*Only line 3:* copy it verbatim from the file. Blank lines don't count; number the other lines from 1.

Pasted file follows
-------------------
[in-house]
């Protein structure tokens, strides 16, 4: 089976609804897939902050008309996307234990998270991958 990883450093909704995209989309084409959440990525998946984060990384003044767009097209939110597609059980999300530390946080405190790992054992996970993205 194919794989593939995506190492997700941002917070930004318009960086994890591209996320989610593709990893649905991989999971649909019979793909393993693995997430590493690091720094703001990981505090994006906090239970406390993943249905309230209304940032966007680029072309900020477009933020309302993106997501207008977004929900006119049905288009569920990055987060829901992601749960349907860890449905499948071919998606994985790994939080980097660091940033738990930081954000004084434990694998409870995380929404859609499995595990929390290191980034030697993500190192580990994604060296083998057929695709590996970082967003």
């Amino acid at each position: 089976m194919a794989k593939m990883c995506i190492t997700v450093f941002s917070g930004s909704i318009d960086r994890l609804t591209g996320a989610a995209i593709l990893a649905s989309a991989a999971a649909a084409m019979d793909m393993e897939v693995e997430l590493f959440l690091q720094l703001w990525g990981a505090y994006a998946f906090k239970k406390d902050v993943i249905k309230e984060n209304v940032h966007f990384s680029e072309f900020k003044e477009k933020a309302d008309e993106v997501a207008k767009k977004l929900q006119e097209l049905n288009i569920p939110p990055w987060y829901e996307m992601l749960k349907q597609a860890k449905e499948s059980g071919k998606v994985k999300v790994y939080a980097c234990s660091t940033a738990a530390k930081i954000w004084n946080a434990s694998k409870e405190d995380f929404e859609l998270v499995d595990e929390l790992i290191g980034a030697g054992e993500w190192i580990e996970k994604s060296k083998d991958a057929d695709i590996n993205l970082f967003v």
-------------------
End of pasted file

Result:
């Amino acid at each position: 089976m194919a794989k593939m990883c995506i190492t997700v450093f941002s917070g930004s909704i318009d960086r994890l609804t591209g996320a989610a995209i593709l990893a649905s989309a991989a999971a649909a084409m019979d793909m393993e897939v693995e997430l590493f959440l690091q720094l703001w990525g990981a505090y994006a998946f906090k239970k406390d902050v993943i249905k309230e984060n209304v940032h966007f990384s680029e072309f900020k003044e477009k933020a309302d008309e993106v997501a207008k767009k977004l929900q006119e097209l049905n288009i569920p939110p990055w987060y829901e996307m992601l749960k349907q597609a860890k449905e499948s059980g071919k998606v994985k999300v790994y939080a980097c234990s660091t940033a738990a530390k930081i954000w004084n946080a434990s694998k409870e405190d995380f929404e859609l998270v499995d595990e929390l790992i290191g980034a030697g054992e993500w190192i580990e996970k994604s060296k083998d991958a057929d695709i590996n993205l970082f967003v």